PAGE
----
Research Article Volume 121 | Issue 10 | October 2013
Environ Health Perspect; DOI:10.1289/ehp.1206178
A Population-based Case–Control Study of Urinary Arsenic Species and Squamous Cell Carcinoma in New Hampshire, USA
Diane Gilbert-Diamond,1,2 Zhigang Li,1,2 Ann E. Perry,3 Steven K. Spencer,4 A. Jay Gandolfi,5 and Margaret R. Karagas1,2
Background: Chronic high arsenic exposure is associated with squamous cell carcinoma (SCC) of the skin, and inorganic arsenic (iAs) metabolites may play an important role in this association. However, little is known about the carcinogenicity of arsenic at levels commonly observed in the United States.
Objective: We estimated associations between total urinary arsenic and arsenic species and SCC in a U.S. population.
Methods: We conducted a population-based case–control SCC study (470 cases, 447 controls) in a U.S. region with moderate arsenic exposure through private well water and diet. We measured urinary iAs, monomethylarsonic acid (MMA), and dimethylarsinic acid (DMA), and summed these arsenic species (ΣAs). Because seafood contains arsenolipids and arsenosugars that metabolize into DMA through alternate pathways, participants who reported seafood consumption within 2 days before urine collection were excluded from the analyses.
Results: In adjusted logistic regression analyses (323 cases, 319 controls), the SCC odds ratio (OR) was 1.37 for each ln-transformed microgram per liter increase in ln-transformed ΣAs concentration [ln(ΣAs)] (95% CI: 1.04, 1.80). Urinary ln(MMA) and ln(DMA) also were positively associated with SCC (OR = 1.34; 95% CI: 1.04, 1.71 and OR = 1.34; 95% CI: 1.03, 1.74, respectively). A similar trend was observed for ln(iAs) (OR = 1.20; 95% CI: 0.97, 1.49). Percent iAs, MMA, and DMA were not associated with SCC.
Conclusions: These results suggest that arsenic exposure at levels common in the United States relates to SCC and that arsenic metabolism ability does not modify the association.
Citation: Gilbert-Diamond D, Li Z, Perry AE, Spencer SK, Gandolfi AJ, Karagas MR. 2013. A population-based case–control study of urinary arsenic species and squamous cell carcinoma in New Hampshire, USA. Environ Health Perspect 121:1154–1160; http://dx.doi.org/10.1289/ehp.1206178
Address correspondence to D. Gilbert-Diamond, Geisel School of Medicine at Dartmouth, Hinman Box 7937, One Medical Center Dr., Lebanon, NH 03756 USA. Telephone: (603) 653-3362. E-mail: Diane.Gilbert-Diamond@Dartmouth.edu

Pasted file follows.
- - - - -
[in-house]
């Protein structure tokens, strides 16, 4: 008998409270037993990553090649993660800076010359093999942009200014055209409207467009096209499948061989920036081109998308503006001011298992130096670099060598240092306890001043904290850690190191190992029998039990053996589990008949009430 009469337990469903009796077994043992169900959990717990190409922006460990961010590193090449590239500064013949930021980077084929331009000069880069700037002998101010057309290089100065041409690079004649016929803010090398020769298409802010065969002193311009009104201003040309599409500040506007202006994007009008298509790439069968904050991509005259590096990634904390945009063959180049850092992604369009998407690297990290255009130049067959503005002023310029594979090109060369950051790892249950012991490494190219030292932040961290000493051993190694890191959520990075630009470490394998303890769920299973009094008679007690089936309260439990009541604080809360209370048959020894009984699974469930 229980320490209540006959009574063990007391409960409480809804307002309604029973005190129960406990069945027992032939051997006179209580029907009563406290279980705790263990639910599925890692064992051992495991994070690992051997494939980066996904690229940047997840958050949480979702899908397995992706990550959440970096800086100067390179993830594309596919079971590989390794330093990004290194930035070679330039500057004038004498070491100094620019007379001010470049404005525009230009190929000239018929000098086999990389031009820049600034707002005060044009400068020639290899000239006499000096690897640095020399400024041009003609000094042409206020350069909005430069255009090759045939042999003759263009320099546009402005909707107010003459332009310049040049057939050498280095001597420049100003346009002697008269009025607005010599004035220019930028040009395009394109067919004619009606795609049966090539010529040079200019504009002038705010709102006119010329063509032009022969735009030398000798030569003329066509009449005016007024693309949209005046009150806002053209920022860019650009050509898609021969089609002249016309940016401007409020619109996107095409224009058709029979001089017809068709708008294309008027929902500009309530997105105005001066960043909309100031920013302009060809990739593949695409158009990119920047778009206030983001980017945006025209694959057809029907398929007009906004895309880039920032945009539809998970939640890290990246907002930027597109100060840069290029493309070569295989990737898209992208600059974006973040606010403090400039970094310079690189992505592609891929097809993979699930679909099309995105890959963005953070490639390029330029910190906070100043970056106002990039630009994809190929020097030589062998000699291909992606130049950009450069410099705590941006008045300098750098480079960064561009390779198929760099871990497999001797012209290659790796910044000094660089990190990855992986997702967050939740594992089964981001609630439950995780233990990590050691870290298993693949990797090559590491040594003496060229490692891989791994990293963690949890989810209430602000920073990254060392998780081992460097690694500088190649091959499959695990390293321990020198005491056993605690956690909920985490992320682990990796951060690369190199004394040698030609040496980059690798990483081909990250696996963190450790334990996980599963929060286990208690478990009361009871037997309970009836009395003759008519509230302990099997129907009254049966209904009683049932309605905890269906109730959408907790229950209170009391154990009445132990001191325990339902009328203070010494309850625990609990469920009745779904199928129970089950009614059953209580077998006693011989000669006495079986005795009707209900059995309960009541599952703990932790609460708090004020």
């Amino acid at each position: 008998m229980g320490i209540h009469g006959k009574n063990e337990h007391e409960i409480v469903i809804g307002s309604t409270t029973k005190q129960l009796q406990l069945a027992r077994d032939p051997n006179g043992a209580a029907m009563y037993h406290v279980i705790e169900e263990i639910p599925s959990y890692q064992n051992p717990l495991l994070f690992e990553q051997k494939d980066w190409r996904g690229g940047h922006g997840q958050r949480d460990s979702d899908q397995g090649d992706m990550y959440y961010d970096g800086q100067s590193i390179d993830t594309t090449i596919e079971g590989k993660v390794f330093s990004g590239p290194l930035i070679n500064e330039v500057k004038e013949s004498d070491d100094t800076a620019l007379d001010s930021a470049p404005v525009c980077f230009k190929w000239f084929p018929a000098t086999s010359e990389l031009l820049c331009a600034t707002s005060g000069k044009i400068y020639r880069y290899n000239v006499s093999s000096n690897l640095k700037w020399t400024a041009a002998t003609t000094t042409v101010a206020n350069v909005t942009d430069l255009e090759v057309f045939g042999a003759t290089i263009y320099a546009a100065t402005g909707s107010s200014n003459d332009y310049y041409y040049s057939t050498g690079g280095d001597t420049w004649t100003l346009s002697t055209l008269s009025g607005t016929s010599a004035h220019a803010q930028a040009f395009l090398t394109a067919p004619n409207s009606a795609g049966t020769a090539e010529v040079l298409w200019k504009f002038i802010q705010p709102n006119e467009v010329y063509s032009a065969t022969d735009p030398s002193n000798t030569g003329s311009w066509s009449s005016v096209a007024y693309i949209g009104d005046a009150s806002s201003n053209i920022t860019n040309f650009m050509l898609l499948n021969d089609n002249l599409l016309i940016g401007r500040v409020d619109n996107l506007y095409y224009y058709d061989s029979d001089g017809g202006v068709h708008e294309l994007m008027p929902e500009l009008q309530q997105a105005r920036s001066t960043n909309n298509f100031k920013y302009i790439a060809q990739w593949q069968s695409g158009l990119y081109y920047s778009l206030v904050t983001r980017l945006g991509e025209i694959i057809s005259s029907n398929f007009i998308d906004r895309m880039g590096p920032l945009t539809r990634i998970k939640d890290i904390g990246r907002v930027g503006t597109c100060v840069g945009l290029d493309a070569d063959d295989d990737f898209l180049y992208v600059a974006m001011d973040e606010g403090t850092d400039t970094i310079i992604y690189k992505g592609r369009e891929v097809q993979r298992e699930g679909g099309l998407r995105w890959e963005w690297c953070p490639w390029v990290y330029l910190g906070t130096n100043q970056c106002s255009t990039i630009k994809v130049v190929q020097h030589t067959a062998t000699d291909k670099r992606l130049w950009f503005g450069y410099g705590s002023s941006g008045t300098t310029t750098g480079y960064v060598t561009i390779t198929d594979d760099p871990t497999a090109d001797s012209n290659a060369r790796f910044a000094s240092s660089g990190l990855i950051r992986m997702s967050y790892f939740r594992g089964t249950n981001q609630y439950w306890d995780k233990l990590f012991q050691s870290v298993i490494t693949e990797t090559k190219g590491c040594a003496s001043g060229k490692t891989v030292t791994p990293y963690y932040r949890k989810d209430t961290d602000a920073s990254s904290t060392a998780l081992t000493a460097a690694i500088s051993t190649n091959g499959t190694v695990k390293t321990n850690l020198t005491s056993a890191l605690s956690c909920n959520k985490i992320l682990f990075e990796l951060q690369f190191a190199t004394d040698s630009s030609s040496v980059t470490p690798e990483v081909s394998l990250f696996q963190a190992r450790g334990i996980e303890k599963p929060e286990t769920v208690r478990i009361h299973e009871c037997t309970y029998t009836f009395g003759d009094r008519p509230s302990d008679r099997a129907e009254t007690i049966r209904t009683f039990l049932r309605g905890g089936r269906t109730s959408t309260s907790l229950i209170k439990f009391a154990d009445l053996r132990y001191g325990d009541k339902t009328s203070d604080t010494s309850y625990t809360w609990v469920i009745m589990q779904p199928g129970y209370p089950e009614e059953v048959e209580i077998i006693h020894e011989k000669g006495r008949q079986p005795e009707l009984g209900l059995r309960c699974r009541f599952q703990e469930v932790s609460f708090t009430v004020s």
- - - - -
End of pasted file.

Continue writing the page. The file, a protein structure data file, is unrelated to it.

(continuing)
We thank the many participants, physicians, and pathology laboratories comprising the New Hampshire Skin Cancer Study who contributed to making this study possible. We are also indebted to the study staff of the New Hampshire Skin Cancer Study and the New Hampshire Cancer Registry.
This study was supported by grants R01 CA057494 and R25 CA134286 from the National Cancer Institute, National Institutes of Health (NIH), and grant P42 ES007373 from the National Institute of Environmental Health Sciences, NIH.
The authors declare they have no actual or potential competing financial interests.
Received: 24 October 2012
Accepted: 16 July 2013
Advance Publication: 19 July 2013
Final Publication: 1 October 2013
- Supplemental Material (1.7 MB) PDF
Nonmelanoma skin cancer is the most common type of malignancy among whites and has considerable related morbidity and health costs (Mudigonda et al. 2010). The incidence rates of both forms of nonmelanoma skin cancer—cutaneous squamous cell carcinoma (SCC) and basal cell carcinoma (BCC)—are dramatically increasing in the United States (Karagas et al. 1999; Rogers et al. 2010). Although BCC is more common, SCC has a greater tendency to metastasize and is responsible for greater mortality (Weinstock et al. 1991). Sunlight exposure, male sex, and older age are well known risk factors for SCC (Preston and Stern 1992).
Chronic exposure to arsenic (As) has been associated with SCC in regions of Taiwan where high exposures through drinking water were common (Tseng et al. 1968; Yeh et al. 1968); however, it is not clear whether lower levels of exposure that are common in the United States also are a risk factor for SCC. We previously reported increased odds of SCC in association with toenail As concentrations > 97th percentile [odds ratio (OR) = 2.07; 95% confidence interval (CI): 0.92, 4.66 compared with toenail As less than the median] in a case–control study in the U.S. state of New Hampshire (Karagas et al. 2001). Furthermore, we found evidence of a positive association with toenail As concentrations > 0.105 μg/g (Karagas et al. 2002), but not with concentrations below that value. Although toenail As concentration is considered a reliable long-term biomarker of As exposure (Garland et al. 1993), toenails primarily accumulate inorganic As (iAs), so our previous analysis could not examine specific As species that result from As metabolism.